The UCLA Film & Television Archive’s summer 2023 program showcases a diverse lineup of cinematic and television offerings across a range of artistic styles, from early works combining electronic music and moving images to contemporary feature-length and short films on queer experiences and episodes of cult-classic TV.

The season begins July 7 with a three-night tribute to the award-winning composer and electronic music pioneer Ryuichi Sakamoto, who died earlier this year. Co-presented with the Tadashi Yanai Initiative for Globalizing Japanese Humanities, “Ryuichi Sakamoto: A Tribute” (July 7–9) captures Sakamoto’s boundless creative spirit and delves into his innovative explorations at the intersection of music, sound, images and technology. The “async surround” program (July 8) includes screenings of short-film competition winners inspired by Sakamoto’s groundbreaking 2017 album “async,” recorded after his cancer diagnosis. “Merry Christmas, Mr. Lawrence” (U.K./Japan, 1983), the World War II–set film for which Sakamoto composed the score and starred alongside David Bowie and Takeshi Kitano, screens on July 9.

“The Archive’s summer programs reflect the rich breadth of past and modern-day storytelling through a multitude of perspectives, historical moments and identities,” said May Hong HaDuong, director of the Archive, a division of UCLA Library. “This season deepens ongoing partnerships and creates new encounters for our audiences — from a collaboration with the Hammer Museum, ‘Food and Film: Farming’ to a series exploring the allure captured in the scenery of iconic pictures with ‘San Francisco Plays Itself.’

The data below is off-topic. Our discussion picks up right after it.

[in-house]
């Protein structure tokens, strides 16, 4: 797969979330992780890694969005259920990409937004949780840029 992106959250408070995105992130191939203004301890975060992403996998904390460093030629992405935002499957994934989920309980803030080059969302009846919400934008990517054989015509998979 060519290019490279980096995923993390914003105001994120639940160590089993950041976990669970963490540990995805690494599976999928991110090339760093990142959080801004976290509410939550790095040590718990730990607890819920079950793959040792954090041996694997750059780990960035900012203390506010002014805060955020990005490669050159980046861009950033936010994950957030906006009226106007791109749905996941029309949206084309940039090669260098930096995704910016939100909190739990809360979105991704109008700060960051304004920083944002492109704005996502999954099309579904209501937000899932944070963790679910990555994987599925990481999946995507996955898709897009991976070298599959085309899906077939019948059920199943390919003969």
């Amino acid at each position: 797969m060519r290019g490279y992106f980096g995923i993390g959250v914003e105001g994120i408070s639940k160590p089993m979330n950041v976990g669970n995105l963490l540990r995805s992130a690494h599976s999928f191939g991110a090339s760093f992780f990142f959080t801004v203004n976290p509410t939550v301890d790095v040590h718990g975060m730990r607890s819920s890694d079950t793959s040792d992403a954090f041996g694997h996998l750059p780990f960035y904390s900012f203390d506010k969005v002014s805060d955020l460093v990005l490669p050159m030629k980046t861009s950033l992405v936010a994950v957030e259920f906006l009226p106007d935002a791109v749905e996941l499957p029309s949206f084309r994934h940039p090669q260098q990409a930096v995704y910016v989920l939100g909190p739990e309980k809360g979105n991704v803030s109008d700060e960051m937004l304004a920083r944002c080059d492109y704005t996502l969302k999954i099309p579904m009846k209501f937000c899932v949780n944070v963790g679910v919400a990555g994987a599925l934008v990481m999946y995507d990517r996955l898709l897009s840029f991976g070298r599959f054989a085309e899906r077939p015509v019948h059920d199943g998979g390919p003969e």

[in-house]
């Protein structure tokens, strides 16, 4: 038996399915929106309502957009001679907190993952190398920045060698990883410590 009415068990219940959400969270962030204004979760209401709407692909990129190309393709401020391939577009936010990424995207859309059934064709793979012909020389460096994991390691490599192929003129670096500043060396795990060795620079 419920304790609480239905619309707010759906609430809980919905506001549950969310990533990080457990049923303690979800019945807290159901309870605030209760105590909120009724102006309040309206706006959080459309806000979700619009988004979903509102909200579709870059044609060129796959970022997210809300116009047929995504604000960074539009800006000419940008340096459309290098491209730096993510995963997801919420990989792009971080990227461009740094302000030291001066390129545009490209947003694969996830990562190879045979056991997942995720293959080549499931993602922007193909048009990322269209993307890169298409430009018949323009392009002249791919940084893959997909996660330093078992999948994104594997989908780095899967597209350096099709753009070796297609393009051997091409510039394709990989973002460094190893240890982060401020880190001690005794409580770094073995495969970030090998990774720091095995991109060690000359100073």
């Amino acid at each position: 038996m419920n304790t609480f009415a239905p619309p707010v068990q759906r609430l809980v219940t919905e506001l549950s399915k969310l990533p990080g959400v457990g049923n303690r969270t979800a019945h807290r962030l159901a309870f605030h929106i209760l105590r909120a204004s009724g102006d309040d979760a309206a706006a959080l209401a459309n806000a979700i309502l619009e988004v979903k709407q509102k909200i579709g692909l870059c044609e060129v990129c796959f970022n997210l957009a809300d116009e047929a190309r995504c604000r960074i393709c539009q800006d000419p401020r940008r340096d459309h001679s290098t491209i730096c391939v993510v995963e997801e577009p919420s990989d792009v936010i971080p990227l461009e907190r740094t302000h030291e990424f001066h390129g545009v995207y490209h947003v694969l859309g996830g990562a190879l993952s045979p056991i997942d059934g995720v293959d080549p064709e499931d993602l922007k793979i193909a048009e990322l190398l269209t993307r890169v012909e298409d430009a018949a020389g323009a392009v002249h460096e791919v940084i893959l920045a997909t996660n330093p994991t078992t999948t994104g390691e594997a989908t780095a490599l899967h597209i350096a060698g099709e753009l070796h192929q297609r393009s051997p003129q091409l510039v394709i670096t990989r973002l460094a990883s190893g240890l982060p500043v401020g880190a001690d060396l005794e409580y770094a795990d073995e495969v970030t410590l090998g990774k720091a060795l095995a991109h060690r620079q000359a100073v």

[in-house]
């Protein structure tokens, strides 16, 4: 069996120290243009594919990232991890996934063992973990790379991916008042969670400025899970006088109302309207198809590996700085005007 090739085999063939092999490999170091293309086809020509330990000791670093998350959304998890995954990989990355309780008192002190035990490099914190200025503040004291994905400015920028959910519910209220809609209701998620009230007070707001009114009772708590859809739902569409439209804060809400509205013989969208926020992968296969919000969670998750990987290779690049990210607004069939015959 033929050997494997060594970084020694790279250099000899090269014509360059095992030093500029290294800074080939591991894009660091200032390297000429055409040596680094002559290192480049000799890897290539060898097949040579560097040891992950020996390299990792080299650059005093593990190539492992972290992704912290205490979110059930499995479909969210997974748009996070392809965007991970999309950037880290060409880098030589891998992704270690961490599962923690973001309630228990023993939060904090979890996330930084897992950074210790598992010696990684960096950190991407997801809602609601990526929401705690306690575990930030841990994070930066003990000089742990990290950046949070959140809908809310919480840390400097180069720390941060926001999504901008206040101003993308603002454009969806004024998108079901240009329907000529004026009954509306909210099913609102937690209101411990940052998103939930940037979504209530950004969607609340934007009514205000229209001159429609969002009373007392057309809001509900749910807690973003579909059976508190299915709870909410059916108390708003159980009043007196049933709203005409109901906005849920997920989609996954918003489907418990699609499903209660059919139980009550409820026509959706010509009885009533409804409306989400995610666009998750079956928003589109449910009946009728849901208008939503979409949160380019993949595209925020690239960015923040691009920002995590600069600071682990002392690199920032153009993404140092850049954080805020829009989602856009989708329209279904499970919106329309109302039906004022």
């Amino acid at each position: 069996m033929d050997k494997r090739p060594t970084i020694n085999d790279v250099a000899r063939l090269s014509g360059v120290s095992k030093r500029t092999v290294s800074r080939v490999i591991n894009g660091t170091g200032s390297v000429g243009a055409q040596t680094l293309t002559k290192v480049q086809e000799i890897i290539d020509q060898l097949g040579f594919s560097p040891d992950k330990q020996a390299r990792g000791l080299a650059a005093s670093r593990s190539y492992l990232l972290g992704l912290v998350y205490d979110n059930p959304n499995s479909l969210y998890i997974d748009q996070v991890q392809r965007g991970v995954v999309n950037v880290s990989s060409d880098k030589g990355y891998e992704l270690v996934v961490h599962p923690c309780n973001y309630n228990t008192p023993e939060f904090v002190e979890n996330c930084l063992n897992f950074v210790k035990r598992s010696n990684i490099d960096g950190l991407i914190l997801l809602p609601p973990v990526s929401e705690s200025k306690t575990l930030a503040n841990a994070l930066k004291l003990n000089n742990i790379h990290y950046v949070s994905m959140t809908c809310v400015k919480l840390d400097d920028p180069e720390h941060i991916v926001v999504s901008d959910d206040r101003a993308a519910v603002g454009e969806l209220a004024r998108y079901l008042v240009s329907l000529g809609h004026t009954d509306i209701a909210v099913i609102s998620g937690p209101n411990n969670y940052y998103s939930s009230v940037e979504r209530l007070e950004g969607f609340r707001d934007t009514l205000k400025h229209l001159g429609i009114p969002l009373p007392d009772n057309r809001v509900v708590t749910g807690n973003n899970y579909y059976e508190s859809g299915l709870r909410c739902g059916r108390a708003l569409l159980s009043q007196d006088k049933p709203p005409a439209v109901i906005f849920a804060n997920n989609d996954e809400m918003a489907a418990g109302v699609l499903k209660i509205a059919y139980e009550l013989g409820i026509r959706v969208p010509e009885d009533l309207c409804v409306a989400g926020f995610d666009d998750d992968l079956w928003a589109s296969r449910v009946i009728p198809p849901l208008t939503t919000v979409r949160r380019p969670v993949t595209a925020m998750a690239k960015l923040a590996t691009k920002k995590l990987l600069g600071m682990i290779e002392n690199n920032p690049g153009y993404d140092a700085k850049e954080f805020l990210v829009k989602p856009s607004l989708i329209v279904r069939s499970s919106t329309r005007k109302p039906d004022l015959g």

Running over five nights between Aug. 19 and 25, “Masc: Trans Men, Butch Dykes, and Gender-nonconforming Heroes in Cinema” brings stories of queer, masculine identity from the Criterion Channel to the big screen with films such as the documentary “Chavela” (2017), exploring the celebrated Costa Rican–Mexican singer Chavela Vargas, whose approach to music and life resonated with queer audiences, and “Pariah” (2011), filmmaker Dee Rees’ debut feature about a young, queer Black woman.

As part of the ongoing Archive Television Treasures series, remarkable cult-classic TV gets a showing with “Ernie Kovacs: Television of the Absurd” (July 22), a tribute to the legendary comedian, actor and writer, and “Honey West: TV Private Eye ’65” (Aug. 26), the trailblazing series starring Golden Globe Award–winning actress Anne Francis as a detective and inspired by Britain’s spy show “The Avengers.”

The series “Telegrams from the Edge: The Message Picture in the Age of Noir” will run from July 14 to Aug. 6, presenting a sample of Hollywood message films from the 1950s and ’60s in the film noir and pulp genres.

The first night of  “Flaming Creatures: Jack Smith, Barbara Rubin and the Cinematic Orgiastic” (July 15–16) marks the 60th anniversary of the double-bill theatrical premiere of Smith’s “Flaming Creatures” (1962), in which images and bodies slide over one another in a tumult of freedom and feeling, and Ken Jacobs’ “Blonde Cobra” (1963) at the Bleecker Street Cinema in New York. The second evening of the program features three works inspired by “Flaming Creatures”: Ron Rice’s Chumlum (1963), Jud Yalkut’s “Kusama’s Self-Obliteration” (1967) and Barbara Rubin’s “Christmas on Earth” (1963).

To view the full summer 2023, including additional programs and details, visit the UCLA Film & Television Archive events page.

In-person screenings take place at the Billy Wilder Theater at the Hammer Museum, 10899 Wilshire Blvd. (map). All programs are free through June 2024, thanks to a gift from an anonymous donor.